All events are free (donations accepted) except for the Frank Fairfield evening concert on Saturday, which will be $10. Please call 423-779-6581 if you have any questions. Enjoy the weekend!
He’s back!! Frank returns to Chattanooga to celebrate our first World Music Weekend, and share with us some songs and tunes from a truly multicultural America.
Doors open at 7pm, when Lon Eldridge will host a Victrola listening session, showcasing some favorite 78 recordings from a century ago!
Frank Fairfield Concert :: Saturday, May 31, 8pm :: at green|spaces, 63 E. Main St., Chattanooga
$10 at the door. (free for teens participating in the World Music Weekend teen track)
He is Frank Fairfield. A musician. A banjo picker. A fiddle hummer. A song singer. We’ve heard him described as someone who was discovered at a farmers market out in California, as if he were some long lost treasure or mythical land. As we see it, it isn’t some deep yearning for a time long forgotten that drives Frank Fairfield, he isn’t trying to be something that no longer exists, because in fact, he DOES exist. The music he plays, creates, and performs is the music that carried all of us, from all over the world, to the place (wherever that place may be) we are now. He plays the American landscape, the one he himself sees and experiences. He goes about it with the only tools necessary, as any good craftsman would. Its not some ship filled with Spanish doubloons, or some ancient Amazon city of Gold, its Frank Fairfield. A musician. A banjo picker. A man not competing with time, only living in his own.
“Fairfield is worthy of your consideration, even if you’ve never heard or considered the old-time music. He plays with a rare integrity, offering up his life in a way that does exactly what folk music must do– it relates the world as the singer sees it, mixing sadness with sweetness, excitement with low-down and miserable depression. This has nothing to do with genre; hip-hop, jazz and rock all feel this way, too. Like the best of it all, Fairfield’s music seems inexorably real and entirely necessary.” – Grayson Currin, Pitchfork
[In this video, you’ll see two Bulgarians playing tunes they learned from a recording of an English musician.]
Ian Stephenson – a great musician, guitarist from the UK has inspired us, two Bulgarians, to play Celtic music. He was just one of so many great musicians we met at Ethno Flanders. Like almost everybody there he is an amazing musician. He is familiar with folk music not only in the UK but almost everywhere. We were so influenced by the people we met at Ethno, and the music we played there that we decided to keep playing it here in Bulgaria. We found an amazing piece recorded by Ian, “Castlerock Reels,” which by the way is super fun to play, and we decided to learn it and make a cover of it with my kaval and Viktor Dzhorgov with his guitar.
Leen and Myriam — the girls from the poster and the website! — share this extra friendly demonstration of our “tune of the weekend”. It’s the “Schottisch uit Wezembeek” or the Schottisch from Wezembeek, a town near Brussels. We’ll all play this together in Chattanooga at the very end of May!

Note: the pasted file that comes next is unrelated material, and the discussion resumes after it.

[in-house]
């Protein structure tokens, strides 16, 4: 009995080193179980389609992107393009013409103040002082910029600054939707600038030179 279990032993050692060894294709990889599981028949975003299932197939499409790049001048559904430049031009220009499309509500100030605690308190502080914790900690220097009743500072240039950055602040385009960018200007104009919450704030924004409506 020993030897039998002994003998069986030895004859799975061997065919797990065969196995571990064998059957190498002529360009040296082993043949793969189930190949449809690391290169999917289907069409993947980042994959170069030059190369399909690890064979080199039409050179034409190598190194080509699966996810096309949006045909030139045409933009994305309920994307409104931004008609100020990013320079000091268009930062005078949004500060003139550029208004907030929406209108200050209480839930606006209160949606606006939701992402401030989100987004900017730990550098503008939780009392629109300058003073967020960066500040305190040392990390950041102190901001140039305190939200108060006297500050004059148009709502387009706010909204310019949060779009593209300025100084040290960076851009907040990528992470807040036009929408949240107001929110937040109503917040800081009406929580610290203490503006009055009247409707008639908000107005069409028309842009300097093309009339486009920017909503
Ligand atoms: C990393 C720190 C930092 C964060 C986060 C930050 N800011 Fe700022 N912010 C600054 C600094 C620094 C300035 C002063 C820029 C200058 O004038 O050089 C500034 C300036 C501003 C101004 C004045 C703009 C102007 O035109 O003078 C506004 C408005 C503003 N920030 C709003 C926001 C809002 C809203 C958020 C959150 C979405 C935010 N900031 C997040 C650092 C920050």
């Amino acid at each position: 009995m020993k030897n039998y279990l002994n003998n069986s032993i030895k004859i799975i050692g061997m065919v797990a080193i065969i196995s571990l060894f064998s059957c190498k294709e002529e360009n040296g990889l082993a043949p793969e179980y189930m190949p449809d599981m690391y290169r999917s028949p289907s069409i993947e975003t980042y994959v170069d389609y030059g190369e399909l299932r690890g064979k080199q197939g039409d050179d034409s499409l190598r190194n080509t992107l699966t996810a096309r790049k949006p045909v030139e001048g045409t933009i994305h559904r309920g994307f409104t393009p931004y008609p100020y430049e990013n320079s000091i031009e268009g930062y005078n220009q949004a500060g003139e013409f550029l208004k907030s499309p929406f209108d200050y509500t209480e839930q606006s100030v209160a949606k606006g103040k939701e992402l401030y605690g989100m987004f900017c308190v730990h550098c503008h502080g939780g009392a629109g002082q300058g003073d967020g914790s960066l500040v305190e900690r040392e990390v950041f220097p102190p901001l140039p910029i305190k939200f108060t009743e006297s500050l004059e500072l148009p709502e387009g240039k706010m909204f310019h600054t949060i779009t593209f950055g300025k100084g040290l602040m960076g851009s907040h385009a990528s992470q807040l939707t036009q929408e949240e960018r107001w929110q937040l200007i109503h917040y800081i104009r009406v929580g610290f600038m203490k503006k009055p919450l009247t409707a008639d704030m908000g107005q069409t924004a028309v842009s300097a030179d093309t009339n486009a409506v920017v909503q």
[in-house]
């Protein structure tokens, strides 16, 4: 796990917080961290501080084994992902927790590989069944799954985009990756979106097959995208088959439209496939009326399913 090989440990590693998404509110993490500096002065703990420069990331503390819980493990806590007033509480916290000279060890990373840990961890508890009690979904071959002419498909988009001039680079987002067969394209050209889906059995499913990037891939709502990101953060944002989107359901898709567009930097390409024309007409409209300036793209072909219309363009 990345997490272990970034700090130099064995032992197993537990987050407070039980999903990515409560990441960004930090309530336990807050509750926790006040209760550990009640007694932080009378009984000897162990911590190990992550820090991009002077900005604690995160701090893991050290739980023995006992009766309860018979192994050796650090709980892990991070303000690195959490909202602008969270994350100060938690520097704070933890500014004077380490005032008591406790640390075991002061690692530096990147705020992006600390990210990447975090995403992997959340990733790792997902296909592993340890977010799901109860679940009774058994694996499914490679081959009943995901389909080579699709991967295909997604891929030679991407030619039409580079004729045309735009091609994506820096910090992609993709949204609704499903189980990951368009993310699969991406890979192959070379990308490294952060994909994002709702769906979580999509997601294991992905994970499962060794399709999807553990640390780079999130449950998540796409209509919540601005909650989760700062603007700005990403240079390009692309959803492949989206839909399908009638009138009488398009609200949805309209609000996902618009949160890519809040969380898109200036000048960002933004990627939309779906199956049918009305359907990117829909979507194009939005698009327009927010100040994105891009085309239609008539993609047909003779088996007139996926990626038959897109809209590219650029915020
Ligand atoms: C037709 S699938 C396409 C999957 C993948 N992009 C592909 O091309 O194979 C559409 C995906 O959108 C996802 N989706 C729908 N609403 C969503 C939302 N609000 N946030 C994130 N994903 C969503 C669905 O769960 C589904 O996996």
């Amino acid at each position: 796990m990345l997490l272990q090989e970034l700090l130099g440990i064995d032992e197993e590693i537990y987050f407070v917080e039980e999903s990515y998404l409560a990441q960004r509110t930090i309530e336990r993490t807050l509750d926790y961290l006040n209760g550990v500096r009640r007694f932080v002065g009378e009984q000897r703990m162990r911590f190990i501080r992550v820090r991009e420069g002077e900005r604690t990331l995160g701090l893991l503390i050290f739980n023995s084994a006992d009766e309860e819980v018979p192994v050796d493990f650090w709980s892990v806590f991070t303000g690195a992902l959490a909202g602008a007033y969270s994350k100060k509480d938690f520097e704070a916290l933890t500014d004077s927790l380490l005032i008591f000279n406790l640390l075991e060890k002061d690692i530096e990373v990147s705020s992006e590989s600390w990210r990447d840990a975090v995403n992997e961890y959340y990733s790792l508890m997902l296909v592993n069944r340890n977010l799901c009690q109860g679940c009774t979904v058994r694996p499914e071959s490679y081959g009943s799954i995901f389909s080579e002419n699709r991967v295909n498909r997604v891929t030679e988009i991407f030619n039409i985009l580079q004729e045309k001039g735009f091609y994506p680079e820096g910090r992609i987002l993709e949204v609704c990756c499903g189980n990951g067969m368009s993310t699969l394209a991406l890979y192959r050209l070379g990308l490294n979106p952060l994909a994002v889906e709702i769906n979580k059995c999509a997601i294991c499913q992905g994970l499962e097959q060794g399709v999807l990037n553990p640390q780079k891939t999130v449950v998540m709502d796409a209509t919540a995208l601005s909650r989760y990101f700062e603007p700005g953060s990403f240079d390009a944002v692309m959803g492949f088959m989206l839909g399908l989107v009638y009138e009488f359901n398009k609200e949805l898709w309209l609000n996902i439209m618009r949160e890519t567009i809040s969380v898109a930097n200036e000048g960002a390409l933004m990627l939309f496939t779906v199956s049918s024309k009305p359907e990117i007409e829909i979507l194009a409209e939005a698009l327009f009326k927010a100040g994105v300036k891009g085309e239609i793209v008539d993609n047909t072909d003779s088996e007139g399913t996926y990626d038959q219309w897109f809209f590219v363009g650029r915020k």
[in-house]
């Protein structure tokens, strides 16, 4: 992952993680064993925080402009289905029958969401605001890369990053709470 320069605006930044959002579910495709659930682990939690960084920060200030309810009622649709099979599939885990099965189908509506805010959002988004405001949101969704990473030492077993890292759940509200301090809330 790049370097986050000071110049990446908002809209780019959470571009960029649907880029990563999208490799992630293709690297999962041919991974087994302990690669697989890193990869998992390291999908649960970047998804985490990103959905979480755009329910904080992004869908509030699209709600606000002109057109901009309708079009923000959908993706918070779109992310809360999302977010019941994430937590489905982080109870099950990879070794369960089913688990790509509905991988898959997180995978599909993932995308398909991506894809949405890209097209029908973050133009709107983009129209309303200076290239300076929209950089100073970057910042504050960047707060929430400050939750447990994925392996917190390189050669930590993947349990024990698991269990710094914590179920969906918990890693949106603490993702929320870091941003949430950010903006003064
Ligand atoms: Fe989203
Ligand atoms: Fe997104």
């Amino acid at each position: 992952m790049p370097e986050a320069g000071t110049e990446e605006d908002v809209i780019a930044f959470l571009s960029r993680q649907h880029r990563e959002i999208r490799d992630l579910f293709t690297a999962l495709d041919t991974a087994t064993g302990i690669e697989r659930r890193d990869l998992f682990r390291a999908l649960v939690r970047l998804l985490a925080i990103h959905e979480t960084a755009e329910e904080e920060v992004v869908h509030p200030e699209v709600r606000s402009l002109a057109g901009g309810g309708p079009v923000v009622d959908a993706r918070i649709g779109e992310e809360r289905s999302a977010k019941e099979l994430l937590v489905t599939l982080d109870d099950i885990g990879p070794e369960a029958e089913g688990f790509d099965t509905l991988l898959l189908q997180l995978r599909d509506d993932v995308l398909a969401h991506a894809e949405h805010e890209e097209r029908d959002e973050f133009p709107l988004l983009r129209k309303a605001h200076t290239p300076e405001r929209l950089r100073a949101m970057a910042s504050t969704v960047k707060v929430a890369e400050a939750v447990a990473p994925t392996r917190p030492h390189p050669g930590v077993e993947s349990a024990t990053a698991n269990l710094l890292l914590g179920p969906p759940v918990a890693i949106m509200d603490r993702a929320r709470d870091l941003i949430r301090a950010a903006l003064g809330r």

Two Fridays ago, Micah Spence and Christie Burns visited two classes at Howard High School with a presentation all about our musical lives: how we learn music, and how we share it with others. Micah wanted to show an excerpt of this video because he’d had a memorable learning experience several years ago when Cheick Hamala Diabate stayed with his family in Atlanta. Being the youngest musician in the household, and according to Cheick’s cultural practices, Micah was expected to sit with Cheick and have a lesson. In our presentation, Micah told the Howard students about Cheick’s technique on the banjo, how they communicated in broken French, and how through this musical encounter he found out about an instrument called the ngoni, an ancestor of the banjo. In sharing these memories (and this video) with the students, Micah conveyed how even just one hour of sitting with a musician from another culture can create lasting memories, teach you things you never even thought to ask about, and squeeze the continents just a little closer together.
Then musicians from Bosnia, Iceland, France, Croatia, Iran, Sweden, Denmark, India, Estonia, Belgium, and Norway each would give workshop in which they taught a song from their own country. The afternoons were often spent exploring the nearby monasteries, parading through the village, or practicing and recording music. In the evening? Jams. All night jams. At least that’s how it was in the Shimla house where I was staying. Arsalan, Arman, Durgesh, Damir, Nenad, Nithin, Rahul, and myself would jam the night away in our own living room as friends would make surprise appearances throughout the night, each adding new freshness to the jam. Shimla was indeed the party house.
Nathan Baba ❤
[Editor’s note: Nathan will be part of our working team hosting Chattanooga’s first World Music Weekend in May. We hope he’ll teach us some of the music from this incredible Ethno India experience!]
Listen to this beautiful original tune by our Flemish friend Myriam DeBonte, performed here with the Transatlantic Chilean Folk Ensemble in a yarn shop in Scotland. Does that sound like a bunch of cultures all mixed up? Maybe that’s part of what makes it sound so beautiful! If you are in Chattanooga at the end of May you’ll be able to learn some tunes from Myriam, and join a discussion about how music can transcend cultural boundaries, promoting creativity, tolerance, deep listening, and genuine appreciation for the diversity of our planet.